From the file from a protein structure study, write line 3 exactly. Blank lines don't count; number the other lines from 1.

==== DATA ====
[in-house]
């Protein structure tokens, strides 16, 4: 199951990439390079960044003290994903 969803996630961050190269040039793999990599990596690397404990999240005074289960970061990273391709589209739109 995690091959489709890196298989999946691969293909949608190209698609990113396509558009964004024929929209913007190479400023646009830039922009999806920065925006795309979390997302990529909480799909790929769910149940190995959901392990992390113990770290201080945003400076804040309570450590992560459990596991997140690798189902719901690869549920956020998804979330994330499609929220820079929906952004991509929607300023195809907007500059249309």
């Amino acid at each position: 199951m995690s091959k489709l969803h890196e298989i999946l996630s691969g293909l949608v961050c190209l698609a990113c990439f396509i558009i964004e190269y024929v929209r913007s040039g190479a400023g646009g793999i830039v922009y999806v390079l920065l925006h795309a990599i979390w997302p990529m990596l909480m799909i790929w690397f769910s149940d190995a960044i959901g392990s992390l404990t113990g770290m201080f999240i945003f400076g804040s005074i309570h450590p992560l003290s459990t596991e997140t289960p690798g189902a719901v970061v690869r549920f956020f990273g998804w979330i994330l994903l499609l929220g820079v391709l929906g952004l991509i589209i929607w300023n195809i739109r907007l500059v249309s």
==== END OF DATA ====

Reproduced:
């Amino acid at each position: 199951m995690s091959k489709l969803h890196e298989i999946l996630s691969g293909l949608v961050c190209l698609a990113c990439f396509i558009i964004e190269y024929v929209r913007s040039g190479a400023g646009g793999i830039v922009y999806v390079l920065l925006h795309a990599i979390w997302p990529m990596l909480m799909i790929w690397f769910s149940d190995a960044i959901g392990s992390l404990t113990g770290m201080f999240i945003f400076g804040s005074i309570h450590p992560l003290s459990t596991e997140t289960p690798g189902a719901v970061v690869r549920f956020f990273g998804w979330i994330l994903l499609l929220g820079v391709l929906g952004l991509i589209i929607w300023n195809i739109r907007l500059v249309s």